Antique botanical print from series titled "Familiar Wild Flowers" published by Cassell and Company, Ltd between 1878-1884. Illustrated and described by Frederick Edward Hulme who was born March 1841 in Hanley, Staffordshire, England and moved to London in 1844. He began studying art at South Kensington in 1858. In 1870 he was hired as art and drawing master at Marlborough College. In 1886 he was made professor of geometrical drawing at King's College. In 1896 he was made professor of geometrical and freehand drawing, again at King's College. He published and illustrated several works before passing away April 1909 in Kew, England.
This particular print is of a flowering plant, Impatiens noli-me-tangere. The Touch-Me-Not is an erect and branching plant, reaching a height of some two feet. The stems are perfectly smooth and rather succulent. The leaves are very simple with toothed edges and are a rather palish green. Each flower-stem ordinarily bears one or more large and conspicuous yellow and orange freckled six-piece blossoms. As the seed ripens, pods burst at the slightest touch and scatter the seed to some considerable distance, the effect being decidedly startling to one who is unaware of this peculiarity.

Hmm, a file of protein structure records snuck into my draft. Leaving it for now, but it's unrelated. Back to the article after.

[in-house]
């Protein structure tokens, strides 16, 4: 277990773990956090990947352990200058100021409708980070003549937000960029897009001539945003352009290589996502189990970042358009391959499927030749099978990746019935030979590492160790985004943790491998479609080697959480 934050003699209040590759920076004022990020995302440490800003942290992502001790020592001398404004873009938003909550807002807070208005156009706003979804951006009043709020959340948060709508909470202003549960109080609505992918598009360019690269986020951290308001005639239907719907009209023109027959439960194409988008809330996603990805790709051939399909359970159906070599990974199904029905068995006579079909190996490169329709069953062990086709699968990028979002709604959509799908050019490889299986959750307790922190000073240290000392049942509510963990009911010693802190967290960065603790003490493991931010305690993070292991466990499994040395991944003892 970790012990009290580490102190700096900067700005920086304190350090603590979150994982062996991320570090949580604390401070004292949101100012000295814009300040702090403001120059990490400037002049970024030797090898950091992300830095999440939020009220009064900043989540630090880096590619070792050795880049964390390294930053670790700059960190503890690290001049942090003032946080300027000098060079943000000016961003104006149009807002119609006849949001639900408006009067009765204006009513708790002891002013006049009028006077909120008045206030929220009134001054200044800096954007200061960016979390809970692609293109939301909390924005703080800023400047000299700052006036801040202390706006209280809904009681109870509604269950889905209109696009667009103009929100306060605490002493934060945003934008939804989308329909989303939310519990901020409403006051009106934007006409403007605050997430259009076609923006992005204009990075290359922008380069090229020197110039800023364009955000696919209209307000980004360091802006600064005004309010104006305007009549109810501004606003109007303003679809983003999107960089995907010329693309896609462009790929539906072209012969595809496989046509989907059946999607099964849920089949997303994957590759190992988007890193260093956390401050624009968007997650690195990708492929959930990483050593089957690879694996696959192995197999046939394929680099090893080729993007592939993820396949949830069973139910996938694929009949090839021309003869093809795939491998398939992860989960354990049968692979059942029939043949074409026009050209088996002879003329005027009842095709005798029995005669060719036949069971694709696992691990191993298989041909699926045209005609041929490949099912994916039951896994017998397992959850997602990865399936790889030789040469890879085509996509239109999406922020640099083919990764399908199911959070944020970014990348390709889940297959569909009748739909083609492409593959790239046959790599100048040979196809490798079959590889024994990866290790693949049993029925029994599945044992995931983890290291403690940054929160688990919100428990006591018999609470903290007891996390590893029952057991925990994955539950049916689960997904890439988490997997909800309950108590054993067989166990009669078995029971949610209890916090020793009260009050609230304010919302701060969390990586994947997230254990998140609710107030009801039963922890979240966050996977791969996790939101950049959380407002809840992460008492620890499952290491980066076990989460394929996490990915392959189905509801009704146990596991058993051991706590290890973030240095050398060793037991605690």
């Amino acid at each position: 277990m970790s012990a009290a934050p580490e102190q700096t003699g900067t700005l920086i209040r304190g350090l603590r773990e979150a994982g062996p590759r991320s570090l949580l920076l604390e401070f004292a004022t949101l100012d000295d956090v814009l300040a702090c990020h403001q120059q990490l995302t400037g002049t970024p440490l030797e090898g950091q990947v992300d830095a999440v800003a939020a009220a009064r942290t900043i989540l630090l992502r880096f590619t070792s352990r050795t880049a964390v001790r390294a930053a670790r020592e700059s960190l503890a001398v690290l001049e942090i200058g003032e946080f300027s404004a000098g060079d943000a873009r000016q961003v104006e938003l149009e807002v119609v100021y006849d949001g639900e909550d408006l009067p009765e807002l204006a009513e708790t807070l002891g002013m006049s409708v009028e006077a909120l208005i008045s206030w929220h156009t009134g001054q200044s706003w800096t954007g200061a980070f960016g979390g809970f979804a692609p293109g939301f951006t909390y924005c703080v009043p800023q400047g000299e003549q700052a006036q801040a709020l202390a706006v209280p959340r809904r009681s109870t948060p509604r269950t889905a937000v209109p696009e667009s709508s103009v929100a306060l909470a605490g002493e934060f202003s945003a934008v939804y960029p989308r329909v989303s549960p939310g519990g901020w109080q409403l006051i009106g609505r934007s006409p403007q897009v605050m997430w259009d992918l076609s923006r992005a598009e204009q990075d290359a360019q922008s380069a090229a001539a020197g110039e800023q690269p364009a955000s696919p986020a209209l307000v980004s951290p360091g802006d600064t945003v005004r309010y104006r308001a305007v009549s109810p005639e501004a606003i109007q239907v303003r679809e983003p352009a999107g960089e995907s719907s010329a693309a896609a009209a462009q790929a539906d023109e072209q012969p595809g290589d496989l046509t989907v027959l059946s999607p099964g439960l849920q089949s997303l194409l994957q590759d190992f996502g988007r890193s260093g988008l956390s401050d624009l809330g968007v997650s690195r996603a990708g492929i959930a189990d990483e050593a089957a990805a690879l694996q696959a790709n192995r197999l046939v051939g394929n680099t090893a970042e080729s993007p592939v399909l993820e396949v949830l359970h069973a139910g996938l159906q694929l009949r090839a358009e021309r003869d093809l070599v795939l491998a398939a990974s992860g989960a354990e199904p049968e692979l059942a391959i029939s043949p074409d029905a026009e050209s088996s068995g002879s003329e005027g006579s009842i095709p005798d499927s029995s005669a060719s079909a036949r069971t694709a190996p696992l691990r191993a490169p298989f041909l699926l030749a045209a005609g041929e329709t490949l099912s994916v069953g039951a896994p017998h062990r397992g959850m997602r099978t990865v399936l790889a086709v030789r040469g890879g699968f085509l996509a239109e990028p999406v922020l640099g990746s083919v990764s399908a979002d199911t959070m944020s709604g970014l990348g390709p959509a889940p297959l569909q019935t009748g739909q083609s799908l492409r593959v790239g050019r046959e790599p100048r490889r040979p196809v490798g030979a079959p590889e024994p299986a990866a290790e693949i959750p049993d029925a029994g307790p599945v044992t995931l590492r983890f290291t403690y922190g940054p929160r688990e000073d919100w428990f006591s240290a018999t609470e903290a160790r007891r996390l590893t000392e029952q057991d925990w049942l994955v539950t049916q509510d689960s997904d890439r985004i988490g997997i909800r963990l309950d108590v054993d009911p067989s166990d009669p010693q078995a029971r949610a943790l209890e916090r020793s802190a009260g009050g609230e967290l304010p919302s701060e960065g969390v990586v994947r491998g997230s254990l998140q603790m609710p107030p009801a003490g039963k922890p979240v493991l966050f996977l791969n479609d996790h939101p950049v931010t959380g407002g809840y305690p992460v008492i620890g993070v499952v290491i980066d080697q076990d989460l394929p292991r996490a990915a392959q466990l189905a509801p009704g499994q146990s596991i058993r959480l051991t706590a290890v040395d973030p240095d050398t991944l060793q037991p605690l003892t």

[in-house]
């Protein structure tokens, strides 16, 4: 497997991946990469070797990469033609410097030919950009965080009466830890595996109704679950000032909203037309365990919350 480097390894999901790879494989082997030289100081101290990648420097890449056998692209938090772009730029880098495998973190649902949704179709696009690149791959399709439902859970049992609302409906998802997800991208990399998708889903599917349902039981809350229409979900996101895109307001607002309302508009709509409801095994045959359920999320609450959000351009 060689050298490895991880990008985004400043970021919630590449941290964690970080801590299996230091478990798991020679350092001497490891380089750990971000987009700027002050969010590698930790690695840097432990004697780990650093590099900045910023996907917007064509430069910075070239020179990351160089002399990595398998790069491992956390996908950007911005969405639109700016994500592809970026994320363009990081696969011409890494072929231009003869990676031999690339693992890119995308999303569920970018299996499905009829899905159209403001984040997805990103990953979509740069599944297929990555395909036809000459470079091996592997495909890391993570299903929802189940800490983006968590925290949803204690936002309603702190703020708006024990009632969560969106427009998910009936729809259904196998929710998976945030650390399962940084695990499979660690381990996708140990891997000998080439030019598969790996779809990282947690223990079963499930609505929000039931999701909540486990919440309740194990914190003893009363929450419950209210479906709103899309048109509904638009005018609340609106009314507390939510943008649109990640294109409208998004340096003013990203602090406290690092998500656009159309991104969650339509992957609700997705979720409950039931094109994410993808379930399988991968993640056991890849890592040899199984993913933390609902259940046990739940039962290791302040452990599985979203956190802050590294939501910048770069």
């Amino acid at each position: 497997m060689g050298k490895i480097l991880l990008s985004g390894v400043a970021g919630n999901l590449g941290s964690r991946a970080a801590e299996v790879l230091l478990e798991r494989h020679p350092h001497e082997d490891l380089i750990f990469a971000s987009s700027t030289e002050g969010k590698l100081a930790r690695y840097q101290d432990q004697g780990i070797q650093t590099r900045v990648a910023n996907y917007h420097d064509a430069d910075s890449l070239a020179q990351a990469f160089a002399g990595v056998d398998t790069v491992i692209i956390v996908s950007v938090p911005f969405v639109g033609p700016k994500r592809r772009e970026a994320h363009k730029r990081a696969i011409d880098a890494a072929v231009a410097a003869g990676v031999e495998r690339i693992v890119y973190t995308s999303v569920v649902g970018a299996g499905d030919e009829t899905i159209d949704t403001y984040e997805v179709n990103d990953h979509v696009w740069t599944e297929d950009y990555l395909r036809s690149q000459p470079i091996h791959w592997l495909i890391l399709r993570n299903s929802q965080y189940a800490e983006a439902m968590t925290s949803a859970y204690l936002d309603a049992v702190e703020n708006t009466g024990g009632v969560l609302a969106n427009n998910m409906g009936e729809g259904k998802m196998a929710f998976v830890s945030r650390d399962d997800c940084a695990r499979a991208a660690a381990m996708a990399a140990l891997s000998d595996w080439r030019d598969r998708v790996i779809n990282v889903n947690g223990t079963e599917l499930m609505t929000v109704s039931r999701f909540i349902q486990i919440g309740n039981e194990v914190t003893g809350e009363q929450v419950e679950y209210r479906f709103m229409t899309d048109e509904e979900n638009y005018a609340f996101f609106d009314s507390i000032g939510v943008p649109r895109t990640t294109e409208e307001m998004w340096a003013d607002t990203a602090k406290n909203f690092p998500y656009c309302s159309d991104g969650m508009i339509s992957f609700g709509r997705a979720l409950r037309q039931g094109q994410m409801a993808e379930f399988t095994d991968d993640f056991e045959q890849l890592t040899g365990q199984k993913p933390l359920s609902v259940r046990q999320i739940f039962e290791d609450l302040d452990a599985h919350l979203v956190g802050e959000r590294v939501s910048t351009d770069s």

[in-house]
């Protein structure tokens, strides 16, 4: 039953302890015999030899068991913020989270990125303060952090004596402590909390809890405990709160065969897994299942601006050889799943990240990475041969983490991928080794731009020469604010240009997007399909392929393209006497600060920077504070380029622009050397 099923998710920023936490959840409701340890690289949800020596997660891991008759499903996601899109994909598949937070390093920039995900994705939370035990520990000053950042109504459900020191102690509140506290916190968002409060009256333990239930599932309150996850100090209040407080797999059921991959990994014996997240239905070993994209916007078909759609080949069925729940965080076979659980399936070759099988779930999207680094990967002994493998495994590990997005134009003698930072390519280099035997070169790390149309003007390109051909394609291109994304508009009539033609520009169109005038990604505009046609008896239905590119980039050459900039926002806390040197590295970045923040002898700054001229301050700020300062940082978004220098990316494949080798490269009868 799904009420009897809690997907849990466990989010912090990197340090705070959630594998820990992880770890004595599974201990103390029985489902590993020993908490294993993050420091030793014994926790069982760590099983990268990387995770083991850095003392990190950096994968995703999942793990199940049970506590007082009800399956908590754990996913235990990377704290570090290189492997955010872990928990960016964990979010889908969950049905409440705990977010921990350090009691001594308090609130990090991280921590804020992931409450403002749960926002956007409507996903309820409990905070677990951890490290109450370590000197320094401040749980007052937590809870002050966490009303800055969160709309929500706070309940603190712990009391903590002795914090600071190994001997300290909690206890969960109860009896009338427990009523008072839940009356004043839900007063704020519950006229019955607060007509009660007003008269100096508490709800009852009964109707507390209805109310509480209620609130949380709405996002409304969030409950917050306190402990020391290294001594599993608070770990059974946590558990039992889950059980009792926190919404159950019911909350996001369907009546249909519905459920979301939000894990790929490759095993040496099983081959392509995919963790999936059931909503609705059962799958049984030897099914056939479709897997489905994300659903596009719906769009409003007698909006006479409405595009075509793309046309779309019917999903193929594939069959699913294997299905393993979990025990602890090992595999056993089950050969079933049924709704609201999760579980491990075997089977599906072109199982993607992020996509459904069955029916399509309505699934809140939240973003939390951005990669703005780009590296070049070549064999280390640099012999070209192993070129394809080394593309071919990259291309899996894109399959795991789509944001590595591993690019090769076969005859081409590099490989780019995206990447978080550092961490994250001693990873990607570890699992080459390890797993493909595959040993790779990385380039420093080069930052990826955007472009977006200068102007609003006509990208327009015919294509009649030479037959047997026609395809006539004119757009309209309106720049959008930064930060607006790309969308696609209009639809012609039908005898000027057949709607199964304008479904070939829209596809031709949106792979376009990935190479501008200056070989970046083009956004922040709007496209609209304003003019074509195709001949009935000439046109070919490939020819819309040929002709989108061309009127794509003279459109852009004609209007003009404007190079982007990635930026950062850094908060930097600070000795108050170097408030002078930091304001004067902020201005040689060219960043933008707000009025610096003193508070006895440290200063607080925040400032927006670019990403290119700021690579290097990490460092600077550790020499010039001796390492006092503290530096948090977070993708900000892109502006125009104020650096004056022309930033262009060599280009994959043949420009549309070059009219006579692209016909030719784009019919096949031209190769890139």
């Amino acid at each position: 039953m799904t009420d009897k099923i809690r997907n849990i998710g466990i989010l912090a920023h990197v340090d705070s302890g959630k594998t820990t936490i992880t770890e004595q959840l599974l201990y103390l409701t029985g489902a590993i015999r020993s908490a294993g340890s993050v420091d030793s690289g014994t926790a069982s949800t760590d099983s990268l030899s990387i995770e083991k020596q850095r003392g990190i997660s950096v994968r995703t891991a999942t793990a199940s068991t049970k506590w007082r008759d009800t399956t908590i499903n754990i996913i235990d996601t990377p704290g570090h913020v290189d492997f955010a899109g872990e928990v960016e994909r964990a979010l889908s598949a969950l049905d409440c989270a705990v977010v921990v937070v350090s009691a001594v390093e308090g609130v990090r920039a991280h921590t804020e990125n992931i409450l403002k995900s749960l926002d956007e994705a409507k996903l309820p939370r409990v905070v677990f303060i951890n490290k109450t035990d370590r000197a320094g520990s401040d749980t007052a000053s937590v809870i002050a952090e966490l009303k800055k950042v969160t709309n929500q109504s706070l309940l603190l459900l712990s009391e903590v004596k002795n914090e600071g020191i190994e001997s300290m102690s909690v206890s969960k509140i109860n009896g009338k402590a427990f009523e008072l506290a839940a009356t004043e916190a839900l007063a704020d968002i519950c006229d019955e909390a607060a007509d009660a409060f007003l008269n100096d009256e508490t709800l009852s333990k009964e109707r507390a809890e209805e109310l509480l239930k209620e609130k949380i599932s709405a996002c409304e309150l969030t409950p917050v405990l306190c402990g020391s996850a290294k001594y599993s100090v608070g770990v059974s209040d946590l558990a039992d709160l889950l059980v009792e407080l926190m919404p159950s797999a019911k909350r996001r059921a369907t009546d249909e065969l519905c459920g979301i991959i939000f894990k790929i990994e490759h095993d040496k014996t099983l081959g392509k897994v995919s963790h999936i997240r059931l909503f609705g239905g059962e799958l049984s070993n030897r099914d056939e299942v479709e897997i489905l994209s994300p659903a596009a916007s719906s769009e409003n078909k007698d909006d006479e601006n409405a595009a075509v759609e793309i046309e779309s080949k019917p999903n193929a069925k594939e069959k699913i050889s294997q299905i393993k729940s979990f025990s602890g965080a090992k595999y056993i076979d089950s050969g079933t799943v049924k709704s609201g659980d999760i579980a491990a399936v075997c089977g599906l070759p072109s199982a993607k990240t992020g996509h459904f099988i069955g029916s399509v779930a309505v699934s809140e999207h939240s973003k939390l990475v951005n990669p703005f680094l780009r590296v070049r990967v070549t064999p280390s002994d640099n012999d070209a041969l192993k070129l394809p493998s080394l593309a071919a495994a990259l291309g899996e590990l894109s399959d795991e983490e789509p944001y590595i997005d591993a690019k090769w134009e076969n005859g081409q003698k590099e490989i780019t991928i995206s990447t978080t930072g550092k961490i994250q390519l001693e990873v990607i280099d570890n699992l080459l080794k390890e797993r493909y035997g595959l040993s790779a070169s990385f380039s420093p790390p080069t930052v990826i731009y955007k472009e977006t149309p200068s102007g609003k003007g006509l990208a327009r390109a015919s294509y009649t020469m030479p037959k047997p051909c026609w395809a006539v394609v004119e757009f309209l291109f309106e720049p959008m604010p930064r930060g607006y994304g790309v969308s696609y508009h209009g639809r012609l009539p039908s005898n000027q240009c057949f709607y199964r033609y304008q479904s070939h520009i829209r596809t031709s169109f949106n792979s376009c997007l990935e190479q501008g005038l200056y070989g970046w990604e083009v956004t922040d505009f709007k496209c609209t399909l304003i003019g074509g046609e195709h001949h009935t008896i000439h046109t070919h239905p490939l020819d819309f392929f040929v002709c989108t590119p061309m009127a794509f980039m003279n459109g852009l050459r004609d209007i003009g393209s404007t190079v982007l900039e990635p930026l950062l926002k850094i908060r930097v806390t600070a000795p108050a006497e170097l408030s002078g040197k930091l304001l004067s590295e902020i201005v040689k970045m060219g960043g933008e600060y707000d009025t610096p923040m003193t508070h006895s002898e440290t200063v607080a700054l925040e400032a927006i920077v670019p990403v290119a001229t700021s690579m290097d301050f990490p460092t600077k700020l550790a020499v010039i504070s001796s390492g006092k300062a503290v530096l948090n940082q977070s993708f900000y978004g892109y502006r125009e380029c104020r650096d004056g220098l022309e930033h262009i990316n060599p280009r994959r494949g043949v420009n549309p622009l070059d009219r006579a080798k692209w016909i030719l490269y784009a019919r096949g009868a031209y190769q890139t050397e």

Print measures 5" wide X 7 1/2" tall and is in excellent condition for the age. Four descriptive text pages containing two charming black and white drawings are included with the purchase of this fine print.